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DPPred: An Effective Prediction Framework with Concise Discriminative Patterns

DPPred: An Effective Prediction Framework with Concise Discriminative Patterns

Abstract:

In the literature, two series of models have been proposed to address prediction problems including classification and regression. Simple models, such as generalized linear models, have ordinary performance but strong interpretability on a set of simple features. The other series, including tree-based models, organize numerical, categorical and high dimensional features into a comprehensive structure with rich interpretable information in the data. In this paper, we propose a novel Discriminative Pattern-based Prediction framework (DPPred) to accomplish the prediction tasks by taking their advantages of both effectiveness and interpretability. Specifically, DPPred adopts the concise discriminative patterns that are on the prefix paths from the root to leaf nodes in the tree-based models. DPPred selects a limited number of the useful discriminative patterns by searching for the most effective pattern combination to fit generalized linear models. Extensive experiments show that in many scenarios, DPPred provides competitive accuracy with the state-of-the-art as well as the valuable interpretability for developers and experts. In particular, taking a clinical application dataset as a case study, our DPPred outperforms the baselines by using only 40 concise discriminative patterns out of a potentially exponentially large set of patterns.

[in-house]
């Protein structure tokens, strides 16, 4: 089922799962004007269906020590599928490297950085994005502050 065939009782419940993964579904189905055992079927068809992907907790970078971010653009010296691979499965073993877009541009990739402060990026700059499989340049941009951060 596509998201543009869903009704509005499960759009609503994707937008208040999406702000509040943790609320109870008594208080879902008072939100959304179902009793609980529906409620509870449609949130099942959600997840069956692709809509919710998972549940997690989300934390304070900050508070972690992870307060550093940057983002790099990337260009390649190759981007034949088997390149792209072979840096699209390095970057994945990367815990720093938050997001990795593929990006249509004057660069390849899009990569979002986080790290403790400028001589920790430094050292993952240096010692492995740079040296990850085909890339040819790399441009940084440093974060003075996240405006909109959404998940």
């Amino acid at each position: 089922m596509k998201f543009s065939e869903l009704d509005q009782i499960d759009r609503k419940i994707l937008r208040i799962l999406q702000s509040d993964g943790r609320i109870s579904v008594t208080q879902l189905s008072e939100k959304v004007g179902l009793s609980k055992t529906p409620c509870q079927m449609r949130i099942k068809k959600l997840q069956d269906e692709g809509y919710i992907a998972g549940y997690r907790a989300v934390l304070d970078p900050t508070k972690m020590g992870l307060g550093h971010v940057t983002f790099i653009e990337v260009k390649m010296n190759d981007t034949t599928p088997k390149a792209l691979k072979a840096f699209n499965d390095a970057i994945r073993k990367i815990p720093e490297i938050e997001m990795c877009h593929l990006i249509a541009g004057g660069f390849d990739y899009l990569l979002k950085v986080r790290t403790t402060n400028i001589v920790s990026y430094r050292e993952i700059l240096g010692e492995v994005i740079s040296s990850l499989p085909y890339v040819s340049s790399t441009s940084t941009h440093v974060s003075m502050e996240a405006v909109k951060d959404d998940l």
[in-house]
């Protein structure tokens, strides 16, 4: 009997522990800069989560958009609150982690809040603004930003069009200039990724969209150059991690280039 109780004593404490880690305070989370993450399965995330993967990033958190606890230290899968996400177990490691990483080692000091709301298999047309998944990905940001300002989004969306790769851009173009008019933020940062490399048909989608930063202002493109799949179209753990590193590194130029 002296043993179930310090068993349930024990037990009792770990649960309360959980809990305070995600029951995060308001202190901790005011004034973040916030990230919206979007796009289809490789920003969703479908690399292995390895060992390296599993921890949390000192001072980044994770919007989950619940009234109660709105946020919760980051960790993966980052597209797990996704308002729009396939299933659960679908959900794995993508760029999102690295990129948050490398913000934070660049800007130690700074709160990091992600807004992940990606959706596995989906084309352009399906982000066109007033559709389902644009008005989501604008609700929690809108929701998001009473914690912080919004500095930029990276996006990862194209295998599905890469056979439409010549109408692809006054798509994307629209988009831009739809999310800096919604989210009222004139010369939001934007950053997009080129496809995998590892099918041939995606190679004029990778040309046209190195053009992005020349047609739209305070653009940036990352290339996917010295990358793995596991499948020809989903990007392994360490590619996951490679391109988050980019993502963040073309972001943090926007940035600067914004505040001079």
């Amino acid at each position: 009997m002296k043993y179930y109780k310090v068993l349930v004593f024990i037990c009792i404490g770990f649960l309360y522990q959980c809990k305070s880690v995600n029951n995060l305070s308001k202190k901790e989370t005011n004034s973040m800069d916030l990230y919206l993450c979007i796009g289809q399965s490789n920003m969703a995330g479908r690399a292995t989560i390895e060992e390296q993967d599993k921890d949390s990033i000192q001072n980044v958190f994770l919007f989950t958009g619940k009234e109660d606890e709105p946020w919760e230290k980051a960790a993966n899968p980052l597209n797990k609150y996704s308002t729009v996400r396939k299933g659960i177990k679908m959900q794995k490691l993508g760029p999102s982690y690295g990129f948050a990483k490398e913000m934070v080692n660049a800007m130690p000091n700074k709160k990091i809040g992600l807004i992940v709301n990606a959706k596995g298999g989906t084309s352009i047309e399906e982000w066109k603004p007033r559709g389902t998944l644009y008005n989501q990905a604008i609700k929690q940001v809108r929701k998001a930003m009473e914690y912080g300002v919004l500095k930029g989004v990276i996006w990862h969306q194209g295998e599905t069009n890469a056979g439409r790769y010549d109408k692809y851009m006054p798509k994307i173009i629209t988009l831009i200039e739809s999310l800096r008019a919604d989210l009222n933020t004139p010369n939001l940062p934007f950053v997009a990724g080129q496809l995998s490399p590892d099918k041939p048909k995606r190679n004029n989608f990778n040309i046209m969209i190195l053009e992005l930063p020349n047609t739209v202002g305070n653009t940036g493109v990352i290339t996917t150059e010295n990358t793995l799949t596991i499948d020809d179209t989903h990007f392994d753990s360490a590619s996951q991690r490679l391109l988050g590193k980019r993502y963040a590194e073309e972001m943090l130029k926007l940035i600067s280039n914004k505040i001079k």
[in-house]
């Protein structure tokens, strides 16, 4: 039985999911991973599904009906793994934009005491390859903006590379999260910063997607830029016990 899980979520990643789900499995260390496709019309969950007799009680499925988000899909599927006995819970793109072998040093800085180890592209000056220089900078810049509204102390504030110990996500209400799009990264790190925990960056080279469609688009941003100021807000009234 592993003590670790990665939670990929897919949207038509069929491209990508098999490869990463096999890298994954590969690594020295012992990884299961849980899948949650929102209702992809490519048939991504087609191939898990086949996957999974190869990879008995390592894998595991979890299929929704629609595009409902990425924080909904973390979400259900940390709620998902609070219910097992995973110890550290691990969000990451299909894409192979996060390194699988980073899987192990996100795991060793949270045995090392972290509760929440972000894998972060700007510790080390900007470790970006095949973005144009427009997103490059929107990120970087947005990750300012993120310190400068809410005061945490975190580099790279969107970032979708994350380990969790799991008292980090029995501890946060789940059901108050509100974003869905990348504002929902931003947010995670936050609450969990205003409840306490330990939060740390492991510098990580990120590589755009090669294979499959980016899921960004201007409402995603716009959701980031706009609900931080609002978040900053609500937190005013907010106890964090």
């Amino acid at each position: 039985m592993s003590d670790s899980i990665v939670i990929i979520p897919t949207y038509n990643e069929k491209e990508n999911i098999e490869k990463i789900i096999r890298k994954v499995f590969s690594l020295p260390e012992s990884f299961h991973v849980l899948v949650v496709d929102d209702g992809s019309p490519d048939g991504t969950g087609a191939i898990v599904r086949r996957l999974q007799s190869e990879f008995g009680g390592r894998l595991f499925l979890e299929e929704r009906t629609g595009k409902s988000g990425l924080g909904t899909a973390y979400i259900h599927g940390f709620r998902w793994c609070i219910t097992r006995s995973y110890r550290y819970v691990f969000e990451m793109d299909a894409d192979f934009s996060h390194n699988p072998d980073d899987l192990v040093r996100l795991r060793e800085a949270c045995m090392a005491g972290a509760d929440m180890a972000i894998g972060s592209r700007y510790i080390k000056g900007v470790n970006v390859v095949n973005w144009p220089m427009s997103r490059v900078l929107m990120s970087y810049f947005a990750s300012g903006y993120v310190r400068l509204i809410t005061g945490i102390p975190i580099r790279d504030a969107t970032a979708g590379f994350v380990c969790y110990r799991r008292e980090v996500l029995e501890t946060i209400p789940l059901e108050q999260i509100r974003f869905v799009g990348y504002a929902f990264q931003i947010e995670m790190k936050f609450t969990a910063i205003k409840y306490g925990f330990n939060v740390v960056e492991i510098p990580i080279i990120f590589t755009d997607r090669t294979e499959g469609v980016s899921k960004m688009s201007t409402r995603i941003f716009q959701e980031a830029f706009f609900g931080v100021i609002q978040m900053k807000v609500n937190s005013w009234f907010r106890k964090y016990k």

Existing System:

Many pattern-based models have been proposed in the last decade to construct high-order patterns from the large set of features, including association rule-based methods on categorical data and frequent pattern-based algorithms on text data and graph. Recently, a novel series of models, the discriminative pattern-based models have demonstrated their advantages over the traditional models.

They prune non-discriminative patterns from the whole set of frequent patterns, however, the number of discriminative patterns used in their classification  or regression models is still huge (at the magnitude of thousands). How to select concise discriminative patterns for better interpretability is still an open issue.

Proposed System:

We propose a novel discriminative patterns-based learning framework (DPPred) that extracts a concise set of discriminative patterns from high-order interactions among features for accurate classification and regression.

In DPPred, first we train tree-based models to generate a large set of high-order patterns.

Second, we explore all prefix paths from root nodes to leaf nodes in the tree-based models as our discriminative patterns.

Third, we compress the number of discriminative patterns by selecting the most effective pattern combinations that fit into a generalized linear model with high classification accuracy or small regression error. This component of fast and effective pattern extraction enables the strong predictability and interpretability of DPPred.

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